Why travel? New York City
Periodically, over the past few days since arriving here in New York from San Francisco, we've joked "why travel when you can simply visit The City and have the world come to you". No visa requirements, no shots - and the trains run on time.
Japanese food one night, Thai the next. Our second night in town we went to see the great Wassoulou singer from Mali, Oumou Sangare. Oumou and her band were in town for one show during their third tour of the States. The Town Hall audience was a diverse group brought together by a common appreciation for the power of this woman's art.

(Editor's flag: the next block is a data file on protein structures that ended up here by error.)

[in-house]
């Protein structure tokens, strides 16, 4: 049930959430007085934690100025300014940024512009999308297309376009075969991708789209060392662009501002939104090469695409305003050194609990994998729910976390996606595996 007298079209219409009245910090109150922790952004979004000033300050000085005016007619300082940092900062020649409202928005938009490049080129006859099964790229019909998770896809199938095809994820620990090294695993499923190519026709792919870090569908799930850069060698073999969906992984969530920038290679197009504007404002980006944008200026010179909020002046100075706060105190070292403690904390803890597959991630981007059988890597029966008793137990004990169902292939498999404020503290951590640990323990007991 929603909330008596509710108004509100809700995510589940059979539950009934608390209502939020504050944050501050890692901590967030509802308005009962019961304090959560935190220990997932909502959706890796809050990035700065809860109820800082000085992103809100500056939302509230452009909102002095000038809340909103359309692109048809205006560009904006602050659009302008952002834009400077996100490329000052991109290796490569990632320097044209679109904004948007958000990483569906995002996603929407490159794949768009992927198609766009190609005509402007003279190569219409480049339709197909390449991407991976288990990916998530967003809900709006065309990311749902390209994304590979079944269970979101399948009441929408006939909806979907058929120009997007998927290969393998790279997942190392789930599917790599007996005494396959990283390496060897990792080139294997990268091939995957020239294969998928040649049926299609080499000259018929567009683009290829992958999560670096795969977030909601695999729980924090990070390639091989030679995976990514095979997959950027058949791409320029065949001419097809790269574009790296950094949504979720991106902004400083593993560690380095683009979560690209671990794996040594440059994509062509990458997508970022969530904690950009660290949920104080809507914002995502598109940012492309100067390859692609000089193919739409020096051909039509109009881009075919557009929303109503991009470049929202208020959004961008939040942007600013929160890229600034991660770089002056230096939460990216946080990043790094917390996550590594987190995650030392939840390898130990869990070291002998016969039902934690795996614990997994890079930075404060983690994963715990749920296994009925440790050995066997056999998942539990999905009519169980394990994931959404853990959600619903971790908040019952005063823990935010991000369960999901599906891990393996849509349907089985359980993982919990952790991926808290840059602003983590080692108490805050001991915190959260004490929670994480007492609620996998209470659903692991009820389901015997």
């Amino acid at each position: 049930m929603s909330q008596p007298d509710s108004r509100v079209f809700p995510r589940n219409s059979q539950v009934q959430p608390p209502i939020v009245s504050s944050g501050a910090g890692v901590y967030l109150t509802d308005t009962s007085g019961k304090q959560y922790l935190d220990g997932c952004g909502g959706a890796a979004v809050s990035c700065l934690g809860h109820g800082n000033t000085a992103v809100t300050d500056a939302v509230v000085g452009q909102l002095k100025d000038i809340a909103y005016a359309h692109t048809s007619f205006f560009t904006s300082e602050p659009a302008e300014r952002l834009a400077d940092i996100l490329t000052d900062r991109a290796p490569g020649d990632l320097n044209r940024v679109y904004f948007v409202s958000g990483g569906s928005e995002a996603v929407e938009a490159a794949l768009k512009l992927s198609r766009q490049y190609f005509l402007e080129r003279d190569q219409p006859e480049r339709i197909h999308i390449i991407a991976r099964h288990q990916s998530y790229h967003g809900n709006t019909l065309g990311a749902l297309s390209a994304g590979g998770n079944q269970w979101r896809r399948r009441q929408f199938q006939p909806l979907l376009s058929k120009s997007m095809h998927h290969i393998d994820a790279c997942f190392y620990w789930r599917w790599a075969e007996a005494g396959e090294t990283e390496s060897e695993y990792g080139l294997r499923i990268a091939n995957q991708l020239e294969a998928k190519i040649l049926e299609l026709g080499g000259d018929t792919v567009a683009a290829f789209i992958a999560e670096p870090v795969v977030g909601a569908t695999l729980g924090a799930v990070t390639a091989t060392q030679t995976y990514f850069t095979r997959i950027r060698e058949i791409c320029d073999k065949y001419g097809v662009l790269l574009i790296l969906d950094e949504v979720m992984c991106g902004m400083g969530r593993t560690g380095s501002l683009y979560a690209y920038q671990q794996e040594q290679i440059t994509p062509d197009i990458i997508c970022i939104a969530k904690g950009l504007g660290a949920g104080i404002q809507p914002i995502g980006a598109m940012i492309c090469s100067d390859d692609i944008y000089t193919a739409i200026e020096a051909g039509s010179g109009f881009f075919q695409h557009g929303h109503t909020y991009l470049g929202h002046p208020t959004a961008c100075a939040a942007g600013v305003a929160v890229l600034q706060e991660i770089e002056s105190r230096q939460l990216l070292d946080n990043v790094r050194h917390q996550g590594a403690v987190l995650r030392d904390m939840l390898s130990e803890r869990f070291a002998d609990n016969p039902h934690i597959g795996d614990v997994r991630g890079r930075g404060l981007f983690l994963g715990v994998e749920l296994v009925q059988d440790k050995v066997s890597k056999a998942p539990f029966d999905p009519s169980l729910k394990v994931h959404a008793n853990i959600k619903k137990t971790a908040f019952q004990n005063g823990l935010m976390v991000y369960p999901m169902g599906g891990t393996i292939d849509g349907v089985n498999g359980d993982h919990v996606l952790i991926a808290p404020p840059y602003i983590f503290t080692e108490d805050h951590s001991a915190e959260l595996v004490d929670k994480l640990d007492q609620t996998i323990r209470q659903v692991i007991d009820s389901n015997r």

The Wassoulou region has produced a remarkable number of great women singers since Mali gained independence in the early '60s. The music style is based on local dances and rhythms such as the didai, the bari, the sigui and above all the sogonikun, a traditional masked dance performed mainly by young girls during the harvest.
The key traditional instruments of the Wassoulou sound is the kamalengoni ("young man's harp" - as compared with the older man's kora?) and the djembe (drum). In addition to a kamalengoni player (Kassim Sidibe) and a djembe player (Bassidi Keita), Oumou's band included guitar (Mamadou Diakite), flute (Abdouleye Fofana), bass guitar (Hamidou Ba) and two back-up vocalist/dancers (Nabintou Diakite and Alima Toure).
In addition to being a top-notch songwriter and performer, Oumou is a champion of women's rights, a social commentator and a spokesperson for her generation (she's 31) and sex.